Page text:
Making the process as pleasurable as I possibly can helps bring me back to this space anticipating the contentment that I’ll find there. Your pleasures will be different than mine, but attaching them to your writing sessions will make it easier to return to the page with the cues to clear your mind.

Oh, and fluffy socks. Fluffy socks are everything.

8. Going for Baroque

[Sorry 'bout that -- couldn't resist!]

A few years ago, I read a study that found that students could concentrate and focus more easily, and were more productive, if they listened to Baroque music while they worked. Ever since, I write with Bach, or Vivaldi, or Mozart playing. Could be the placebo effect, but damned if it doesn’t work for me.

9. Turning off the Damn Internet

This perhaps goes without saying: no Internet while writing. If I’m writing something that needs further research in places, I just insert square brackets [LOOK UP BRAND NAMES FOR SCALPELS] and keep writing. Research and writing are not the same thing. This is something I think I learned from Gail Anderson-Dargatz and it has made it possible to just keep going instead of constantly getting lost in rabbit holes.

10. Physical Separation from My iPhone

I used to keep my phone next to me while I wrote and allow myself the excuse that I needed the alarm on my phone as a timer. Then someone would WhatsApp me, or I’d just go to pick it up to check something for just a quick second (ha!) and all was lost. The iPhone is my writing nemesis and I know it. So now I have a kitchen timer and the iPhone stays in a completely separate room while I write, because I really don’t trust the damn thing…or myself.

11. Breaking from Social Media

Of the 7 things I did before writing this morning, 3 of them were visiting social media or apps of some kind. I love the apps that improve my life (Headspace for meditation, Waze for getting in/out of Montreal) but I know that these things also eat my brain.

When I use social media, I find myself head down in my phone ever more frequently -- I can feel it becoming more addictive and thank god there’s now science to back that up. I begin to feel scattered and unfocused, and then when it reaches the point where I skip my writing sessions I see that as a sign and take a social media break.

I do this in two phases: first I delete everything I’m finding addictive from my phone. Bye bye, FaceBook, Sayonara Instagram, Later CNN. (I know CNN isn’t social media, but since Trump got elected it’s like cocaine for me.: just one more hit of the stoopid before bed.) I allow myself to check those accounts on my desktop or laptop, but not on the phone.

And if after a week, my monkey mind is still shaking and I’m still checking in multiple times a day, then I know it’s time for a break. I go completely cold turkey and take a social media break for at least two weeks, or sometimes longer depending on how much I’m enjoying real life. Within days my ability to focus on one thing in a deep way goes from 10 minutes to 45-60 minutes or more, back to normal.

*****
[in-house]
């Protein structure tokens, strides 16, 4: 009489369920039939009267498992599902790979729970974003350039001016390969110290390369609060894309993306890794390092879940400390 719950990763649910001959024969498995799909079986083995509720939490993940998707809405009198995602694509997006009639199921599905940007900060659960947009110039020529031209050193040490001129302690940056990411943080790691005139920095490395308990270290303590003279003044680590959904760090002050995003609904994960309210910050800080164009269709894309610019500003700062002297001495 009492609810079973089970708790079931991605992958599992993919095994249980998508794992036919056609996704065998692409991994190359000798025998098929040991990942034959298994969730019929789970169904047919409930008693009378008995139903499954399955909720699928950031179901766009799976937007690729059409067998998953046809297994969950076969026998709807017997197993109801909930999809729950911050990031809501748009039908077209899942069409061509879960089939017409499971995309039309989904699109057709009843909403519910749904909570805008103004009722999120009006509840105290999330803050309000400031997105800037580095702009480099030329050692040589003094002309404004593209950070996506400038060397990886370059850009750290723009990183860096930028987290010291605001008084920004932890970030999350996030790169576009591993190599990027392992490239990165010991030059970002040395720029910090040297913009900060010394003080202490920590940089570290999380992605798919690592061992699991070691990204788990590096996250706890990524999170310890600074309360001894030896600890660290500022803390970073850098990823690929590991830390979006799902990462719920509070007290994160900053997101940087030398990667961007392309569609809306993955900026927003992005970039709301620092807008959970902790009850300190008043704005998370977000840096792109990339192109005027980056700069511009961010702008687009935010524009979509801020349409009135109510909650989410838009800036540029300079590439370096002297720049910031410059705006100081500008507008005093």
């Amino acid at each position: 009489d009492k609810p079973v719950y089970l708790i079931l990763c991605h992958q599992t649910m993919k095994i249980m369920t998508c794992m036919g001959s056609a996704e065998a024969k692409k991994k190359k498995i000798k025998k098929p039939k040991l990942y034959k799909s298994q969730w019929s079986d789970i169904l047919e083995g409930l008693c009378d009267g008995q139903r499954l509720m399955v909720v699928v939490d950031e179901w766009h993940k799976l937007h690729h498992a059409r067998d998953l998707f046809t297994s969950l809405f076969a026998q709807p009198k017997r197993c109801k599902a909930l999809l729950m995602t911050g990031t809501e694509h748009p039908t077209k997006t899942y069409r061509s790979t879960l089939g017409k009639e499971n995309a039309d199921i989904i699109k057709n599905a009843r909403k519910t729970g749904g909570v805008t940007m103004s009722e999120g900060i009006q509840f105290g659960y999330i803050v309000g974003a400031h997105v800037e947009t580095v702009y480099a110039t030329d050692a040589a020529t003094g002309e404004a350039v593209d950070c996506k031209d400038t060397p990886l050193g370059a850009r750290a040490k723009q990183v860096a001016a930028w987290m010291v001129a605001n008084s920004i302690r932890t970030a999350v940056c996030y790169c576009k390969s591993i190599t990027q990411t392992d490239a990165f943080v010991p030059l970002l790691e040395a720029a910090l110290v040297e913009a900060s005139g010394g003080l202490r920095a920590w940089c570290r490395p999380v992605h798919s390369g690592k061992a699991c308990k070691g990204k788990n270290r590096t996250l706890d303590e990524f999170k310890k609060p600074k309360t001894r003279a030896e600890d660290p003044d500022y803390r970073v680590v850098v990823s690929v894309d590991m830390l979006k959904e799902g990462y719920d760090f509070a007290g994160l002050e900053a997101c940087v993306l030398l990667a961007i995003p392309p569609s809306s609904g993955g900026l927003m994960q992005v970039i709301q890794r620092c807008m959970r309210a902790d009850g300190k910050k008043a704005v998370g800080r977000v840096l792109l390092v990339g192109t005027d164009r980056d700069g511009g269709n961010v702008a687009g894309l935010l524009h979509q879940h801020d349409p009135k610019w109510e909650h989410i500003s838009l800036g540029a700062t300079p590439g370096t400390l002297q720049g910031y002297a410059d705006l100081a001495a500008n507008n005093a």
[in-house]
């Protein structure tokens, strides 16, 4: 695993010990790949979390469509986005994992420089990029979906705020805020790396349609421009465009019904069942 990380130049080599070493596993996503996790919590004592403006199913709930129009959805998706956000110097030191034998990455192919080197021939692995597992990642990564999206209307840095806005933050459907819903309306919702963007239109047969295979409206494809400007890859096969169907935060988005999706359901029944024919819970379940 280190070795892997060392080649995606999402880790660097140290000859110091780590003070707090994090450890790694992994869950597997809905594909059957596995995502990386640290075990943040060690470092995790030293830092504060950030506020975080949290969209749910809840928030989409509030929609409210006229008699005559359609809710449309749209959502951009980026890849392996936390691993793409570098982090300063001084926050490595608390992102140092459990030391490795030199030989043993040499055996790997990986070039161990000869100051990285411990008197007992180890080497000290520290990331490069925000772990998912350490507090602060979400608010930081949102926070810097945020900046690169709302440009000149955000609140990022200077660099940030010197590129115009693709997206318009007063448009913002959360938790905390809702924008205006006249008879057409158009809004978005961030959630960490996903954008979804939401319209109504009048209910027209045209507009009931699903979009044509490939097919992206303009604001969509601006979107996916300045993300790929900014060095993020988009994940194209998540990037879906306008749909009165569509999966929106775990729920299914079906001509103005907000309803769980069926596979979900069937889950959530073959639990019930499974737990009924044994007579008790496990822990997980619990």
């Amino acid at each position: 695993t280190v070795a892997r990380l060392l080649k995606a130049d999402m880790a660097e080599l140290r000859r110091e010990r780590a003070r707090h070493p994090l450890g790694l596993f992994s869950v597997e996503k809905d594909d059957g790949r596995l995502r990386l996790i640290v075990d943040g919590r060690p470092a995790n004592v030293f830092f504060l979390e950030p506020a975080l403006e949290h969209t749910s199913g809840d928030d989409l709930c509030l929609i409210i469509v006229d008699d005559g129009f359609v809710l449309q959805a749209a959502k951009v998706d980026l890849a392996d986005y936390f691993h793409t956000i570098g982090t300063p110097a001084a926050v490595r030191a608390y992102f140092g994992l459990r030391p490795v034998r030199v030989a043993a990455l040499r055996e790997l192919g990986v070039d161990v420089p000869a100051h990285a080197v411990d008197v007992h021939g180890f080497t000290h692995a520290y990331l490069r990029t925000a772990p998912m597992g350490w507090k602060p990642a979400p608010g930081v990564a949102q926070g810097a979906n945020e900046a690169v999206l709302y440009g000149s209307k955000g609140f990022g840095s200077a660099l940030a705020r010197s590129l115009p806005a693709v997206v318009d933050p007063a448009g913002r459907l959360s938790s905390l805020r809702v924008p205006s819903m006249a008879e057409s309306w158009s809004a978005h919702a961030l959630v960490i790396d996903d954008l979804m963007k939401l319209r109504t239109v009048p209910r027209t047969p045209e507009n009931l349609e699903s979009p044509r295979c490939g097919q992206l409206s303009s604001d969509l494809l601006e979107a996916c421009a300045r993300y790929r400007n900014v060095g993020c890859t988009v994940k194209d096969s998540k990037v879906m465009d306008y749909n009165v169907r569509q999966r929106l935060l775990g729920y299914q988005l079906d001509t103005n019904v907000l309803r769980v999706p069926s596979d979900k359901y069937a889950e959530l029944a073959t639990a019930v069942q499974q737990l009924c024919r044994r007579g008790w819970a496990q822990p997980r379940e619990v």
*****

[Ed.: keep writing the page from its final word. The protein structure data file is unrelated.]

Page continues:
Every time I do this I am astonished at the quality of my attention, and how much more time I now have to write. I’m not saying we should all go off social media forever, but I do emphatically know that regular breaks are good for my mental and creative health.

12. Setting Time Limits

I set time limits for my writing sessions in advance and set a timer. I often write beyond when the timer goes off, but setting specific limits somehow quiets my fear and clears my head. All I have to do in the next 20/40/60 minutes is write, and if it turns out not to be all that great a writing session then I know it will be over soon and I can try again tomorrow. 

13. “F*ck Perfectionism”

Let’s be honest with each other, shall we? The real reason we don’t write regularly isn’t about finding the time, it’s about beating back the fear.

And flitting from one place to another is the mind’s way of protecting us from the horrible idea that we might fail at something really important to us, something central to our self identity.

If you sit down to write and find yourself unable to create something that is as beautiful on paper as it is in your mind, that would hurt. So that’s what your mind is doing: it’s taking care of you so you won’t be hurt. Isn’t that lovely?

When I think about it this way, I can feel fond of my mind and how it tries so hard to help. All it needs is a little guidance and coaching from me so that it can calm again and no that no one is gonna die here today. (This is actual brain science, by the way. Down amygdala, down. Good boy.)

I get to this calm and clear space by rejecting perfectionism. Seriously: f*ck it. I love Anne Lamott’s idea of shitty first drafts, and never really believe they are all that shitty. (There’s always something you can save, or something you learn and can use again/better later.) And all the advice that you can’t revise a blank page is also true, as is the advice about treating revision work as experiment and play.

But more than that, it’s time to face what we really fear: that we’ll create something dear to our hearts, be judged harshly and that will hurt. I’m here to tell you that you will not be the first artist in the history of the world to escape criticism. Every best-selling writer has their 1-star haters on Amazon. So write your brilliant little heart out and let the critics be damned, beginning with the one who hides inside you in the self-damning dark.

14. Making a Commitment

It comes down to this: we need to commit to not being distracted so that we can get our writing done. Commit to it and then make a plan based on what you know about yourself, your fears and your monkey mind. If you want to conquer distractibility as a writer, you can. Because it was never about your massive list of things to do or FaceBook in the first place, was it? I’ve done this in two ways in the past: by writing up a contract with myself, printing it out, signing it and posting it somewhere I can see every day; and by including writing in my weekly planning process, along with everything else in my life.


I hope you’ll try some of these tricks and tips to help you write without distractions.

If you’d like a free resource to walk you through how to find more distraction-free time in your life for writing, you can grab a copy of my Writer’s Weekly Planner here.